I was following the online conversations about the UCD 200 story, and many feminists and female writers were complaining about the responses they were getting. Reading some of the comments, this was understandable, as some of the responses they were getting were very attacking and offensive in nature.
However, I have an issue with the #NotAllMen trope that attacks men who dare to point out that when women discuss sexism, they often implicitly indict all men, which isn’t fair. As a man who tries to be feminist, it can be exhausting constantly being condemned under the umbrella of other men who aren’t trying as hard and who are genuinely misogynistic.
I feel like if men make sweeping generalisations about women, they’d be called sexist. Why is it so wrong for men to point out that we’re not all like that, that there are some good guys left in the world?
Dear Letter Writer,
Simply, my dear, because we bloody KNOW.
We know that, yes, there are individual men that don’t go out and deliberately inflict harm and misogyny onto women at every opportunity – but we also know that it is, as you’ve seen, utterly impossible for women to talk about sexism and misogyny and patriarchy without getting a torrent of abuse. And still we try. Because we bloody have to.
We have to keep speaking out about sexism and harassment and abuse and assault and rape BECAUSE THIS SHIT KEEPS HAPPENING. And when we put our necks on the line, and speak out, and endure the torrents of abuse and threats and dismissals that go with that, up men pop like moles, whining, “But I’m not like that!”
As if that means ANYTHING. As if by telling us that, our experiences will disappear. As if it will make us feel safer, more supported.
In fact, it does the opposite. It shows us that every single time we share our experiences, you will stop paying attention. You won’t be able to even listen to or read the pain and injustice we experience on a daily basis, even though your discomfort at reading it is NOTHING compared to what we actually endure. And you will put your minor discomfort before our real pain and experiences.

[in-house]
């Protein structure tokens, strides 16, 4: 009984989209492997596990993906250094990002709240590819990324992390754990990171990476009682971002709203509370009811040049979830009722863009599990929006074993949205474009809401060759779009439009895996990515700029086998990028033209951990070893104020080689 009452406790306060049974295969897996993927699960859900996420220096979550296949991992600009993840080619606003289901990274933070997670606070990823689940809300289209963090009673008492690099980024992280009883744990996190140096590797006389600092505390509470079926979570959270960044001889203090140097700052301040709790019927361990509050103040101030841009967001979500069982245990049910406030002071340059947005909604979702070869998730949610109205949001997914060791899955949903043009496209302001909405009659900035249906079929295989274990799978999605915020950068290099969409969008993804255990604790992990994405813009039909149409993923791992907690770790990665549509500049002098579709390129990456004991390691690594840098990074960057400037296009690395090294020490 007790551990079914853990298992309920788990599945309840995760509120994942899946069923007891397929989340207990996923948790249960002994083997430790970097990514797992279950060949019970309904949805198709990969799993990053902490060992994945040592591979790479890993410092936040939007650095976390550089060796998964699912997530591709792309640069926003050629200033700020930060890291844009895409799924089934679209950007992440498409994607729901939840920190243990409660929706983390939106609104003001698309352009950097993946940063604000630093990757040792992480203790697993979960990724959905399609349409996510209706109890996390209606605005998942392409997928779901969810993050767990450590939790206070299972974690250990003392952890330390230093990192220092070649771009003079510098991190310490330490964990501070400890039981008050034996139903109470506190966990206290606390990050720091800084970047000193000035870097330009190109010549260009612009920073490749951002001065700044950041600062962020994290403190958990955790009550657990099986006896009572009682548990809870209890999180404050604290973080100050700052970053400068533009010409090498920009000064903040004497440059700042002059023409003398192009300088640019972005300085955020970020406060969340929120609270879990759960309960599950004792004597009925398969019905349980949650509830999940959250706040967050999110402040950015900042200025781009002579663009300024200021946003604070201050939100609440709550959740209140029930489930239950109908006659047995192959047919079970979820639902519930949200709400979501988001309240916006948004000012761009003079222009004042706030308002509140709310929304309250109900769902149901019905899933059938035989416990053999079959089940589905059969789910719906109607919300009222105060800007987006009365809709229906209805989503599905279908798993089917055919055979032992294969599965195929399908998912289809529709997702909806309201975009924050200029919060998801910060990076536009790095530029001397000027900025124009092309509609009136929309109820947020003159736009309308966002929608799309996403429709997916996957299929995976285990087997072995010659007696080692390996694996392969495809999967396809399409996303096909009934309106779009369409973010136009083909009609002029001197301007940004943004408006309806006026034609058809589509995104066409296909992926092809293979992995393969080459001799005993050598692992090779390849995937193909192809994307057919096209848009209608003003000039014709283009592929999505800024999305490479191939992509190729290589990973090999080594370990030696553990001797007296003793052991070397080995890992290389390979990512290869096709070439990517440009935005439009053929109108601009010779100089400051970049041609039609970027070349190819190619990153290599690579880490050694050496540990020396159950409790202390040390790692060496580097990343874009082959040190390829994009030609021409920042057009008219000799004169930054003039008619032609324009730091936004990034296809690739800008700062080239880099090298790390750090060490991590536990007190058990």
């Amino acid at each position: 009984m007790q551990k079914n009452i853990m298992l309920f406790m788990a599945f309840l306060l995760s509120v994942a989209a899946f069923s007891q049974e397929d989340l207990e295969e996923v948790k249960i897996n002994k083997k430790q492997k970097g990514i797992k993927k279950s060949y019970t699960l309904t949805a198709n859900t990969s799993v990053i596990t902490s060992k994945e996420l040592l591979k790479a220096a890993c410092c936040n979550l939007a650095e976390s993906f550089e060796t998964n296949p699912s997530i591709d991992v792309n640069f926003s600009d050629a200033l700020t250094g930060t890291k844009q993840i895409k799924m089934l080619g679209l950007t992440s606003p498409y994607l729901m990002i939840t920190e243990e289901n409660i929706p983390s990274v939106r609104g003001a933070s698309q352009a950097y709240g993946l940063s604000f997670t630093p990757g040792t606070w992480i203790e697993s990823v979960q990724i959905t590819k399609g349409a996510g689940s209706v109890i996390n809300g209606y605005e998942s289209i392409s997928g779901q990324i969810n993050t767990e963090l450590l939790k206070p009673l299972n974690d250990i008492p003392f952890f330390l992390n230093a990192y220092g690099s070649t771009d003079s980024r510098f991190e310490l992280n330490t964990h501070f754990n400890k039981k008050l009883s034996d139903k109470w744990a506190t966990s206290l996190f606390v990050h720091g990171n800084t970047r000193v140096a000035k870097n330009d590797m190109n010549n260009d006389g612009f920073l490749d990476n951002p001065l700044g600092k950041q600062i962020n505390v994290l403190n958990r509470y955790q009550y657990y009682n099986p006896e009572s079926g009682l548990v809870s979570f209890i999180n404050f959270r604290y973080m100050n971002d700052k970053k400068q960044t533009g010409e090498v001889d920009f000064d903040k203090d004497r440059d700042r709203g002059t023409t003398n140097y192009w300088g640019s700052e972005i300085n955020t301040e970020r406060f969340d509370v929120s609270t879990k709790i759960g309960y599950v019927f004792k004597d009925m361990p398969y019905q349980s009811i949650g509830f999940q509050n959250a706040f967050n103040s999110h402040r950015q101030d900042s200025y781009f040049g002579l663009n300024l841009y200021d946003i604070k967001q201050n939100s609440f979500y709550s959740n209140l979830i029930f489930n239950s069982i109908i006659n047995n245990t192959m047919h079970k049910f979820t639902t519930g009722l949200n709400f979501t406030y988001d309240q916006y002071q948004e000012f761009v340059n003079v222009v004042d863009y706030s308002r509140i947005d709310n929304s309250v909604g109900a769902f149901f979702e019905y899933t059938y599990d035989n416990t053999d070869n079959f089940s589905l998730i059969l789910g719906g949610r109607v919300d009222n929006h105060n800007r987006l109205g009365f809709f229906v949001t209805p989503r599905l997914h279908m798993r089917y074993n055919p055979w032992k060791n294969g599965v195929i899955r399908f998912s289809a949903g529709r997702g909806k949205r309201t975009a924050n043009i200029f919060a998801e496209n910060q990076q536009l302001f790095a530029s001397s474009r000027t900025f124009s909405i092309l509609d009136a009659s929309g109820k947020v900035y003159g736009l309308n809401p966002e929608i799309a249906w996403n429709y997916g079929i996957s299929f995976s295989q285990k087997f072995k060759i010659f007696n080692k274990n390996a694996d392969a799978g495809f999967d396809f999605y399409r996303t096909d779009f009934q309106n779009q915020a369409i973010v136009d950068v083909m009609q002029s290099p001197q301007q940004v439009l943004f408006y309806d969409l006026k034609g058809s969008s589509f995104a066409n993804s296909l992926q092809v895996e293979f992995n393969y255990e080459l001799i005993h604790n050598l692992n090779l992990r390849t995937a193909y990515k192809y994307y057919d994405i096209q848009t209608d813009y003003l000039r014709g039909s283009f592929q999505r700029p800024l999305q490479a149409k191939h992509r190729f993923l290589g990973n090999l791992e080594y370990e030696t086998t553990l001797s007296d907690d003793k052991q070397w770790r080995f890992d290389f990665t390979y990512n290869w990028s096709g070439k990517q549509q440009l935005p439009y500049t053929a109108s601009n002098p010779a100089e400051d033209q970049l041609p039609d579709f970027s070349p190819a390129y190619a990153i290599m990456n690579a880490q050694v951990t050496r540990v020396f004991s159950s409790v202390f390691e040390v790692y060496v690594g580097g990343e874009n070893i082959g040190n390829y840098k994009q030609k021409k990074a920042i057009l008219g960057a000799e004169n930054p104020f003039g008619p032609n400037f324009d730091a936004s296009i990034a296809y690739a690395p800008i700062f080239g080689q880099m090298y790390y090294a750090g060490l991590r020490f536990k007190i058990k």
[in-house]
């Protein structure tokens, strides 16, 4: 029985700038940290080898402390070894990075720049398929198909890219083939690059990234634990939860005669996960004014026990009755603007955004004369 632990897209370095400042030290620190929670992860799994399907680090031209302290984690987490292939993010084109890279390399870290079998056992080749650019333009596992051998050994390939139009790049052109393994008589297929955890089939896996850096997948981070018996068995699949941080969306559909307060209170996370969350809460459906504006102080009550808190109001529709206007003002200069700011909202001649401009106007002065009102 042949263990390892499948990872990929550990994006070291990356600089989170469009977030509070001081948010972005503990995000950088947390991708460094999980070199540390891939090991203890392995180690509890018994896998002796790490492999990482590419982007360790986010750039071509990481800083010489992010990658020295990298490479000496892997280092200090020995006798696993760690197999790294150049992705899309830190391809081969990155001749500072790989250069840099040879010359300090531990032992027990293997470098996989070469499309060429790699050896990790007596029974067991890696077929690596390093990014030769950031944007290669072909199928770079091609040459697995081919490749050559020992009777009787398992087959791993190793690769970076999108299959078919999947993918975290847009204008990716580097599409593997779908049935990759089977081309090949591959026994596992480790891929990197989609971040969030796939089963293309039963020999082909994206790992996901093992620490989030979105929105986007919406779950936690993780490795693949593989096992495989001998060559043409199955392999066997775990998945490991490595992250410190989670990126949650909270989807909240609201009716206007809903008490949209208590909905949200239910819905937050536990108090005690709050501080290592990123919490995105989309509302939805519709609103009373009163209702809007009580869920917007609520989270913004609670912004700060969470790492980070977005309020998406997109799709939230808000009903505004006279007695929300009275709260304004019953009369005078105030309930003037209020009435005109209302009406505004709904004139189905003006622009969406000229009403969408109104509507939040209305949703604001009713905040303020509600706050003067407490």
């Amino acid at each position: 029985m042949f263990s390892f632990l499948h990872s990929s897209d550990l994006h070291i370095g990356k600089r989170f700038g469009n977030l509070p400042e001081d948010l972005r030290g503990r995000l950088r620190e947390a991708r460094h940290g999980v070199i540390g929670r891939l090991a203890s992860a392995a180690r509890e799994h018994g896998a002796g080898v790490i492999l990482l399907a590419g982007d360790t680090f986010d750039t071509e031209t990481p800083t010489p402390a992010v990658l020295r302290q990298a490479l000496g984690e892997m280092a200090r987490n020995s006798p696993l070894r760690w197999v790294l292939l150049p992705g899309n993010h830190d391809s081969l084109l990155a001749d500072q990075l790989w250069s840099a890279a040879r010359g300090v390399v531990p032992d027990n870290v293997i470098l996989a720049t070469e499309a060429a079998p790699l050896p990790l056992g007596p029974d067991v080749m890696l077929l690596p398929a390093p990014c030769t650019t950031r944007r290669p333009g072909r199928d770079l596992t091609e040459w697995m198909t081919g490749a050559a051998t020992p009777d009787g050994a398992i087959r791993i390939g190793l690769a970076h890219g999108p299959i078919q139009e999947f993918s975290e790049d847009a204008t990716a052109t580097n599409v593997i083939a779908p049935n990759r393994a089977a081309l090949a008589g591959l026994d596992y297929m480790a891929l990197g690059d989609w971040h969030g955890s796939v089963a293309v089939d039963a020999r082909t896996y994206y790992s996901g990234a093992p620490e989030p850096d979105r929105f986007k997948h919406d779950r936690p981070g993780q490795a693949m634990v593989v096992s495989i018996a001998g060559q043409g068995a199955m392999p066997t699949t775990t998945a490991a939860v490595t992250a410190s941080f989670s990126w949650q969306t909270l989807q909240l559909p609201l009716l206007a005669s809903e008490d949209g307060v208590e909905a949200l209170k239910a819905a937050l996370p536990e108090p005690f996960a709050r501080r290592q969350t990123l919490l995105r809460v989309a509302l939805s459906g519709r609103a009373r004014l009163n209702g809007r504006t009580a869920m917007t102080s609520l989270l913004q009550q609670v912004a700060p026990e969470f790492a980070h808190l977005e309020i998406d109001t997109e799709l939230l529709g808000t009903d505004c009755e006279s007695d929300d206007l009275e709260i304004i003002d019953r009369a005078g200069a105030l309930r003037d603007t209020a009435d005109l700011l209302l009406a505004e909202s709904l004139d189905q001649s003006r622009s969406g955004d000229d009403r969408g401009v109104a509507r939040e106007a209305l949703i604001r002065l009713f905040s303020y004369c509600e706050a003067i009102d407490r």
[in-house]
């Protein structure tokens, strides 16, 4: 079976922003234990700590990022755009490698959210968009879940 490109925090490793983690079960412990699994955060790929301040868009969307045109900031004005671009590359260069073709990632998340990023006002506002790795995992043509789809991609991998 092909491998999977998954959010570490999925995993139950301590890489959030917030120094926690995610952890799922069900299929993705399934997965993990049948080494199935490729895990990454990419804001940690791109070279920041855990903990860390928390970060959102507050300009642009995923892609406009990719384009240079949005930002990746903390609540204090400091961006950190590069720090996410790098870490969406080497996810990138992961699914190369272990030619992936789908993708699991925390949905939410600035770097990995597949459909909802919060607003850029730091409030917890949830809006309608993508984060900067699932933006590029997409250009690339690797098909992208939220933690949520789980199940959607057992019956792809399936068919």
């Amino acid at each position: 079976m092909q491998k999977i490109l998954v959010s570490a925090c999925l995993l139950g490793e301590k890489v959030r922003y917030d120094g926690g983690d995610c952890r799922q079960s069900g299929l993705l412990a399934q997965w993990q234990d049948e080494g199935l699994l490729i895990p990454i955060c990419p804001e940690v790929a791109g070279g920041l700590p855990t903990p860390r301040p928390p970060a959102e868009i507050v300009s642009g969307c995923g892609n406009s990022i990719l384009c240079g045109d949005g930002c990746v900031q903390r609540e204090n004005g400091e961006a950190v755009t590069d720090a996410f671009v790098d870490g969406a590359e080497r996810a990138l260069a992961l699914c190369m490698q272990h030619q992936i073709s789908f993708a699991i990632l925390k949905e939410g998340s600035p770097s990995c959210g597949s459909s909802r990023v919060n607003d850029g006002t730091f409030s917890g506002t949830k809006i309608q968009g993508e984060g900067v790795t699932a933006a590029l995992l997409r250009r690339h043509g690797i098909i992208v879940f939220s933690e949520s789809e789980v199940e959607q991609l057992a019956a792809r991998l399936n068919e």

Instead of listening, of trying to understand, you think that expressing your defensive reaction takes precedence over us communicating ours, and interrupt our testimony with a meaningless, “But it wasn’t meeeeeee!”
The irony, of course, is that women aren’t talking about men who AREN’T the problem, but when you cry “#NotAllMen” you’re forcing the conversation away from the men who ARE the problem, which is a fucking problem. You are becoming part of the fucking problem.
At its most basic, saying “#NotAllMen” means you’re interrupting women when they’re telling you their experiences. You’re not listening. Which means you’re not learning.
And yes, you say you’re trying to be a feminist, but you know what? You don’t get rewarded for that. You don’t get a free pass to only tune in when it’s convenient.
Being a feminist means believing women should be socially culturally, politically and economically equal with men. This is not a radical belief, it should be a baseline one.
So don’t go around saying, “I’m a male feminist!” as if it makes you special, instead of just a human being with the most basic sense of common decency. You don’t get a cookie for not being an asshole.
And if you genuinely are trying to be a good feminist, re-read this sentence: “As a man who tries to be feminist, it can be exhausting constantly being condemned under the umbrella of other men who aren’t trying as hard and who are genuinely misogynistic.”
Your exhaustion is nothing – NOTHING – compared to the exhaustion of women constantly fighting to be treated like equals, fighting for their right to be treated with decency, fighting for their right to speak.
So when we do speak, let us. Save the defensive interruptions. Stop crying “#NotAllMen”, and shut up and listen.
We need more men who do THAT.
I’m a straight woman, 27, and I’ve been very causally seeing a guy in his early 30s. We only see each other maybe once every week/fortnight but I’m only recently out of a serious relationship so that’s fine for me – he’s smart and funny, the sex is great and he’s trying to learn more about feminism which gets him all the brownie points. He’s also been open with me about being a bit commitment-phobic, and that he’s not looking for anything serious. I didn’t pry, mainly because we’re just casual and I’m happy with it, so it doesn’t matter.
The problem is his female friends. I’ve been to a few events with him and met some of his mates, all of whom seem like really smart women. And the ones I’ve spoken to are also outspokenly feminist, so again, brownie points. But they’re really nasty about him. The second they heard I was dating him, the started being really harsh about him, and passive-aggressive towards me.